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Intel holds a party to say the party is not over yet

by on04 July 2019

We are going to party like its 1799

Intel held a five hour event, where 100 attendees from startups, venture capital, and tech giants sipped semiconductor-themed cocktails and detailed explanations of how sand is processed into silicon chips ,although that might just have been the taste of the Vol-au-vents.

The marketing concept behind the shindig was that a celebration of how upgrades from the chip industry have propelled progress in technology and society over the past 50 years. It was a party where Intel has mostly been the host and party animal senior vice president of silicon engineering Jim Keller said  it was not over yet.

"It's going to keep going. Moore's Law is relentless, he added. Moore was not there, of course, he was at home having a nice hot cocoa.

The working title for Keller’s talk was 'Moore's Law is not dead but if you think so you're stupid", he said.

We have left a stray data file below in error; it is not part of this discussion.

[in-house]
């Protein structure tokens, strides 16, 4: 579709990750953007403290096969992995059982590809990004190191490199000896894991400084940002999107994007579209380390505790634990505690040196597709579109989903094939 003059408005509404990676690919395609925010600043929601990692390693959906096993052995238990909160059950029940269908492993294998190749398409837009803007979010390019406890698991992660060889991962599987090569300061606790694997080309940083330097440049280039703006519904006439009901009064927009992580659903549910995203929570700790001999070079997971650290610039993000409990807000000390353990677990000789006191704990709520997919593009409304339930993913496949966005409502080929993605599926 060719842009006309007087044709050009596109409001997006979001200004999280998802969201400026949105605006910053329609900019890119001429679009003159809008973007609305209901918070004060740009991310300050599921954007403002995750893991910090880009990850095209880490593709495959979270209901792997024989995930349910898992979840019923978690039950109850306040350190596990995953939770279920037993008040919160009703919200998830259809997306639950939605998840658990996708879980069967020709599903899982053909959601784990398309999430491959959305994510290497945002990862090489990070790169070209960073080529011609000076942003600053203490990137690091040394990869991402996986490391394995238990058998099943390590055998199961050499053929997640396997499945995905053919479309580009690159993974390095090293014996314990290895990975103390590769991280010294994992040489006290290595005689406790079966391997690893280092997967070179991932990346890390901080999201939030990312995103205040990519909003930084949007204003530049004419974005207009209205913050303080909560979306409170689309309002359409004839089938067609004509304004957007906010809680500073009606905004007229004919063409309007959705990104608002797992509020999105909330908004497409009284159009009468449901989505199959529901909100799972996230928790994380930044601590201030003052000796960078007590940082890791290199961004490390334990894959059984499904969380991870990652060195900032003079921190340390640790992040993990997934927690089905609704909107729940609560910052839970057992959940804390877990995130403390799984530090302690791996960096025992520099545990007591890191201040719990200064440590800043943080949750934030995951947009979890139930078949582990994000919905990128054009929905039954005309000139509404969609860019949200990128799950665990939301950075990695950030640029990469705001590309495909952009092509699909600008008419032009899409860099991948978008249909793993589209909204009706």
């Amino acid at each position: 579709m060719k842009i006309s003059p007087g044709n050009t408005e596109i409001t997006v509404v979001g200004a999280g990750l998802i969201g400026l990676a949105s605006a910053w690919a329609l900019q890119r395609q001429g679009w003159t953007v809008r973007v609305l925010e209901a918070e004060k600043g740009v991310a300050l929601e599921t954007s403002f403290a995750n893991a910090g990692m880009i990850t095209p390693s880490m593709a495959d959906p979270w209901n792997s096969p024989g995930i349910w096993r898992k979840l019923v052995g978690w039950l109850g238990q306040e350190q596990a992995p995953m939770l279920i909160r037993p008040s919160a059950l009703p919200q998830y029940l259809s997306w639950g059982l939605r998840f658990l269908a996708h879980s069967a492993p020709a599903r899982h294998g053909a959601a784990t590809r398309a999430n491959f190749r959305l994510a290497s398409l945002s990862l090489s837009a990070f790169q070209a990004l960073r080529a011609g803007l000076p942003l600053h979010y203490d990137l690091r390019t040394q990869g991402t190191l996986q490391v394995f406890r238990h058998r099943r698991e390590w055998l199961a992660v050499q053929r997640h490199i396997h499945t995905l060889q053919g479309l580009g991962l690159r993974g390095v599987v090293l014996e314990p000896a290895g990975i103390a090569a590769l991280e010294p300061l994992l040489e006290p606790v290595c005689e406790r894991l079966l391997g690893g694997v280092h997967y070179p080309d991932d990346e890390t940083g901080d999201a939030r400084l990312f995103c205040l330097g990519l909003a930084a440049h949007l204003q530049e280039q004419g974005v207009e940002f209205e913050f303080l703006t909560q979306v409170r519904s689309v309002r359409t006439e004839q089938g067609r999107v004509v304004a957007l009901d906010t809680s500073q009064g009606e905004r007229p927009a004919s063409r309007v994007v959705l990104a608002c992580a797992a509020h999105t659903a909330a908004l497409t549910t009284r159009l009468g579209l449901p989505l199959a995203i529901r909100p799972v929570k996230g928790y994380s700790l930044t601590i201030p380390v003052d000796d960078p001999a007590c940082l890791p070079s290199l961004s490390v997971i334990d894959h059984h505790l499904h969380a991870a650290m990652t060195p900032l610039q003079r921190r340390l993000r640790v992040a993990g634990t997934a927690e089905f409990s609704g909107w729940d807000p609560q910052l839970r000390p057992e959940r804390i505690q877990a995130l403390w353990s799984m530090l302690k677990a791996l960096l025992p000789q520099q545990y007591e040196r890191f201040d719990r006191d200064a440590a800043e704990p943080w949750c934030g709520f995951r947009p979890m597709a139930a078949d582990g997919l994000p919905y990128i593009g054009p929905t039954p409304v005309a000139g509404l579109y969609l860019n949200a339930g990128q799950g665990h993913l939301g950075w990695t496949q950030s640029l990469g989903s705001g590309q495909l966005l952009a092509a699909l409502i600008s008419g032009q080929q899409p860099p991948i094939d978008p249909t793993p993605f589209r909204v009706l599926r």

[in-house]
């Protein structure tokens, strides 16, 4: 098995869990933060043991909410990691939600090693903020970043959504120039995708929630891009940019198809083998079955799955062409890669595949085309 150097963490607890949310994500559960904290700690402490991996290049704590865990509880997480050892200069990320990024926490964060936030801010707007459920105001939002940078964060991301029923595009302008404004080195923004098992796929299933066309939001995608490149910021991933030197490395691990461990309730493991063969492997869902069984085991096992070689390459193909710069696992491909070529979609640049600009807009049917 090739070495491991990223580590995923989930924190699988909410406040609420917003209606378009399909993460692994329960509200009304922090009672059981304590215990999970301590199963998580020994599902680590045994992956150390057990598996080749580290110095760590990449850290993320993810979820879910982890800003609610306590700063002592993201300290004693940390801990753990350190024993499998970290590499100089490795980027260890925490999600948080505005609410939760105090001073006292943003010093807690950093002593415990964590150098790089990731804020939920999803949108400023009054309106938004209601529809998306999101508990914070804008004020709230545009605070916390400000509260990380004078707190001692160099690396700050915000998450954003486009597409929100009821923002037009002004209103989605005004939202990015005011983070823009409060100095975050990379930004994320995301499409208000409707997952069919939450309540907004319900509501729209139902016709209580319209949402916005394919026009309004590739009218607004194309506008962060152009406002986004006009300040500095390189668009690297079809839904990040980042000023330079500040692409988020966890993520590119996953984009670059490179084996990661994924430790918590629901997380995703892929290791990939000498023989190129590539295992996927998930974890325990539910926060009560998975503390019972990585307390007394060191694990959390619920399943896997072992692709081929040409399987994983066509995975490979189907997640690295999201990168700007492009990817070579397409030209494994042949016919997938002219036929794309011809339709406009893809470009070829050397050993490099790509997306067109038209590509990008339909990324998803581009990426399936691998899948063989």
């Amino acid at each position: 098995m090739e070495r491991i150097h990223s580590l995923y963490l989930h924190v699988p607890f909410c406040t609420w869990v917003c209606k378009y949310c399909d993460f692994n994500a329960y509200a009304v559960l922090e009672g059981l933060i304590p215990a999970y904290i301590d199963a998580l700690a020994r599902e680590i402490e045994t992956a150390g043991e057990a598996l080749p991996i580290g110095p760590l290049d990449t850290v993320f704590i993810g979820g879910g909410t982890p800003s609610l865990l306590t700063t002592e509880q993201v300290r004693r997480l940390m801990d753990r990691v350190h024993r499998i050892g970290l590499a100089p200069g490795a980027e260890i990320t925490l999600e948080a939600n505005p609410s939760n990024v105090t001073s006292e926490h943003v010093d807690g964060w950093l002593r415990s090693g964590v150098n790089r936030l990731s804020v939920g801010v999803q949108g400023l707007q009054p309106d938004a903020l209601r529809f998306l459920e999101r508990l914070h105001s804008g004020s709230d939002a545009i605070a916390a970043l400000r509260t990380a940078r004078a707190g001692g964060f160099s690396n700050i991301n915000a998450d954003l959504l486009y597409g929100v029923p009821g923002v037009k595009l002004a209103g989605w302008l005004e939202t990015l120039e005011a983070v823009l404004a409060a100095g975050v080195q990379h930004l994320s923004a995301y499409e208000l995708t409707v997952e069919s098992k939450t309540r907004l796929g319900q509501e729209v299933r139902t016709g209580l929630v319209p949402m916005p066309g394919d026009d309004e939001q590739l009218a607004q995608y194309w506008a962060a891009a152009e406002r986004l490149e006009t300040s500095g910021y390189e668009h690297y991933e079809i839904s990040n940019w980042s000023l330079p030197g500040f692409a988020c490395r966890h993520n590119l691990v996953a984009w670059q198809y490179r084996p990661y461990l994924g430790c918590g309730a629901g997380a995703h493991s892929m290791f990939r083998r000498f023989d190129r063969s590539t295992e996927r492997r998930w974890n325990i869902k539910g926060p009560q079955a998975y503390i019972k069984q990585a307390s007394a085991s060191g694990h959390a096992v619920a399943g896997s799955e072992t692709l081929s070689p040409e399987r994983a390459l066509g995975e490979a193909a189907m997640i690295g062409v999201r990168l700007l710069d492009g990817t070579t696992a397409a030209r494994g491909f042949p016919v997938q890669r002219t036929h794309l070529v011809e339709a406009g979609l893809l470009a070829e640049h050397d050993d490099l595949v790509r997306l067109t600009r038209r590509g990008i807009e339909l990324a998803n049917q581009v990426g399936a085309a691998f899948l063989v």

He claimed that Intel can keep it going and supply tech companies ever more computing power. I guess he thinks that he believes he can drink AMD under the table and redefining Moore’s Law when the great man was not there.

"I'm not pedantic about Moore's Law talking just about transistors shrinking -- I'm interested in the technology trends and the physics and metaphysics around that", Keller says.

"Moore's Law is a collective delusion shared by millions of people."

Keller said Sunday that Intel can sustain that delusion, but that smaller transistors will be just one part of how.

On the conventional side, he highlighted Intel's work on extreme ultraviolet lithography, which can etch smaller features into chips, and smaller transistor designs based on nano-scale wires due to arrive in the 2020s.

Keller said that Intel would need to try other tactics, such as building vertically, layering transistors or chips on top of each other. He claimed this approach will keep power consumption down by shortening the distance between different parts of a chip. Keller said that using nanowires and stacking his team had mapped a path to packing transistors

50 times more densely than possible with Intel's 10 nanometer generation of technology. "That's basically already working", he said.

Last modified on 04 July 2019
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